The book Ship Breaker does have a decent premise story wise, the main character Nailer works on Ship-Breaking yards in a post apocalyptic Louisiana. After a series of unfortunate and fortunate events Nailer comes across a damaged futuristic Clipper Ship, owned by the Patel family, with the only survivor Nita Patel. As usual many events follow that will change the life’s of all the characters.
While for me this idea is sound, it has a few problems in the way the author does this story. For instance the book, at least for me, has some pacing problems. The book starts out slow, and the story does not go anywhere for the first 100 or so pages out of a 323 page book. Something like this would be no problem if the book was longer, but it’s not. It also seems a little too short and not following out some ideas to the fullest extent. Leaving many questions unanswered, some topics talked about then just abandoned never to be heard of again. Talking about abandoned things I must talk about the ending. The reason I say abandoned is because it seams like the author had some sort of time constraint and rushed straight through it, leaving me very disappointed and unsatisfied. Along with a unsatisfying end there is an unsatisfying love story that to me is just plain awful in its execution, and in the rushed ending totally abandons this relationship.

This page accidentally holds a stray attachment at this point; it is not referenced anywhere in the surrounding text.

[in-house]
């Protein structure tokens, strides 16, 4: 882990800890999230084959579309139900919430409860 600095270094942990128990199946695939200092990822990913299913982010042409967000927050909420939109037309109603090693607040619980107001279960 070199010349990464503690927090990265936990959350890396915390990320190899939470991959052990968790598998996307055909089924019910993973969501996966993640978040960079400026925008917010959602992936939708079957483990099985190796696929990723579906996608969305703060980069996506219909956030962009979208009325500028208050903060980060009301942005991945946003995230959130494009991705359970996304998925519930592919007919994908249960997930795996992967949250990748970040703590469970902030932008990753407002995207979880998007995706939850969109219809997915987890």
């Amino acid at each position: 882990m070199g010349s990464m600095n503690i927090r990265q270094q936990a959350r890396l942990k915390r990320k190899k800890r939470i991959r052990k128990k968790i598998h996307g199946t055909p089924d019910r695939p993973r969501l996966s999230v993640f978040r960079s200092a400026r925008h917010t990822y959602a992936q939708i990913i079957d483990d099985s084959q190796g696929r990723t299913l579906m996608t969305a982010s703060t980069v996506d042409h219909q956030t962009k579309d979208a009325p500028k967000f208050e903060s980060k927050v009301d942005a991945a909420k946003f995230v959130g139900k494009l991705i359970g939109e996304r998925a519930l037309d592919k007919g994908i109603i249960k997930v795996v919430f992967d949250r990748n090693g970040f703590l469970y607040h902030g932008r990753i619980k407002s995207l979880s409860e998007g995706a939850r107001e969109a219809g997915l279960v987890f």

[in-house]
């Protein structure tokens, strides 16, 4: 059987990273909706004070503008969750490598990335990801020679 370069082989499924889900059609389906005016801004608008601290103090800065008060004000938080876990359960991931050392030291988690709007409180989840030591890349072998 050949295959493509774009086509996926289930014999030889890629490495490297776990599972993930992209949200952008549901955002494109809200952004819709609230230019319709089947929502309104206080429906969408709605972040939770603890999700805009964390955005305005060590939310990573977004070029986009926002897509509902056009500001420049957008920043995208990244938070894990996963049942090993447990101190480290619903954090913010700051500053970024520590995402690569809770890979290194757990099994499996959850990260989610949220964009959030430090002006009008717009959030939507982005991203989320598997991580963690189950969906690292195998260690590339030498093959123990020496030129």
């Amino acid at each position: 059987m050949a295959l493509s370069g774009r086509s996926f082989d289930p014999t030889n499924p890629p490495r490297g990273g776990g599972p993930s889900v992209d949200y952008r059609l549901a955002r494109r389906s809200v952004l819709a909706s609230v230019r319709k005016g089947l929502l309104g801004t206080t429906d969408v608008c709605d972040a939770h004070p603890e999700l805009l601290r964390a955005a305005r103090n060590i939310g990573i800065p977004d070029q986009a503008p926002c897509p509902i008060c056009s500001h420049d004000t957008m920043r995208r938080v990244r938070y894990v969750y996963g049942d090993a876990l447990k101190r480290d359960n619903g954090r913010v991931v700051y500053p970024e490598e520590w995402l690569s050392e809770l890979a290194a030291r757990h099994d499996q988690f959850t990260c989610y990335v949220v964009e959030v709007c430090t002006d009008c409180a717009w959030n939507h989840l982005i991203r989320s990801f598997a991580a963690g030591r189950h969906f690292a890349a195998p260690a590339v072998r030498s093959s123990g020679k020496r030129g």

I would recommend this book to someone who wants a short read, is okay with a book tat cuts corners and at points rushes itself so much that the story doesn’t even have time to catch up. Also they have to be able to read plenty of language, be able to deal with graphic scenery. Along with a love story that doesn’t work at all. The book does remind of a movie I saw once called Book Of Eli, which is not a good thing because it took place in a post apocalyptic world with most of the same problems minus one or two.